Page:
Strategies to Reduce Probate Tax

April 3, 2009 Hull & Hull LLP Estate & Trust Tags: 0 Comments

One of the essential objectives of estate planning is to reduce the amount of probate tax payable on your death.  Ontario has a higher rate of probate tax than many other jurisdictions in Canada – it amounts to approximately 1.5% of the value of the assets in the estate (excluding real estate outside of Ontario and other exempt assets that pass to a named beneficiary or by right of survivorship).  Therefore, probate tax in Ontario on a $1 million estate will be $14,500.  

While this figure may seem high, lawyers are all too aware that this figure is nothing compared to the expense that may arise to your estate as a result of the trigger of capital gains tax, or the income tax consequences of certain assets (i.e. a second property such as a family cottage, for example)  if your affairs are not properly structured.  Furthermore, while the objective of reducing the amount of probate tax on your estate is important, its not always the case that obtaining probate should (or could) be avoided.  The act of obtaining a seal of probate from the Court can start the clock running (i.e. limitation periods) on potential claims against your estate and also certifies the validity of your Will and confirms the powers that your Will grants to your executors (estate trustees).

Assuming that your Will may be subject to probate (and accordingly exposed to the payment of probate tax), the following are some strategies that may, in the right circumstances, reduce the amount of exposure to the tax:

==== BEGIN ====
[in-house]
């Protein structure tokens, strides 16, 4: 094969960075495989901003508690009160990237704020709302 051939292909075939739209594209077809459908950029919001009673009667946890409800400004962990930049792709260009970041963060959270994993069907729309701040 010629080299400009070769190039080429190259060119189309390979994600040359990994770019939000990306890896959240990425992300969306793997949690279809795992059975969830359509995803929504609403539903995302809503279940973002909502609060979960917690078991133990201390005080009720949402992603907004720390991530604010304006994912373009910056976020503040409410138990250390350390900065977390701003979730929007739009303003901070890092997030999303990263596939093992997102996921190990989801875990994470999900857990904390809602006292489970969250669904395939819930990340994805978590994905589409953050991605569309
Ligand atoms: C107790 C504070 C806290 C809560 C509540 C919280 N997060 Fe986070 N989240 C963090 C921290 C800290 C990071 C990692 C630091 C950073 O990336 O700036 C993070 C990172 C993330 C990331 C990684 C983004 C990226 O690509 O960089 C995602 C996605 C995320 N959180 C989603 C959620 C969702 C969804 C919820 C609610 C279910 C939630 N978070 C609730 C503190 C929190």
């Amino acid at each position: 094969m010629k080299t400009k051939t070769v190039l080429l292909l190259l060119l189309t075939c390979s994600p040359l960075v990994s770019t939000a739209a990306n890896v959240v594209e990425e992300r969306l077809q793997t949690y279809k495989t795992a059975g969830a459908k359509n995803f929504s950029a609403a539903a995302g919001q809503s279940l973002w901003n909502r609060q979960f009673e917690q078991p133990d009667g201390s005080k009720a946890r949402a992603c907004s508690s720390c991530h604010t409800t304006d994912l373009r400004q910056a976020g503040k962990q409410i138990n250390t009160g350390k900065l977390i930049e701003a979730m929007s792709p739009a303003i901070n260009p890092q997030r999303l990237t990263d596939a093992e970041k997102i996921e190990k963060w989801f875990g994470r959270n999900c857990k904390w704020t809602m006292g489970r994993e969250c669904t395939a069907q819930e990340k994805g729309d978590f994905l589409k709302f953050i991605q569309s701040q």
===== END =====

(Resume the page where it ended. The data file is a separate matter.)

1. Designating a beneficiary in a life insurance policy, RRSP/RRIF, or pension plan;

2. Multiple Wills (i.e. shares of a private company can be dealt with in a Secondary Will that does not require probate); 

3. Joint ownership of assets with right of survivorship;

4. Transferring legal title to a bare trustee, i.e. a corporation;

5. Making gifts prior to your death; and

6. Establishing an alter ego or joint partner trust.

While these tax avoidance mechanisms have advantages, they can also have disadvantages (i.e. such as the loss of control and a trigger of income tax liabilities that may occur when property is transferred to joint ownership).  Therefore its always wise to consult tax and estate professionals to ensure that the benefits of avoiding the estate tax outweigh the risks.  It may well be that 1.5% on the value of your assets doesn’t seem like that much after all, compared to the alternatives available.

Sarah Hyndman Fitzpatrick

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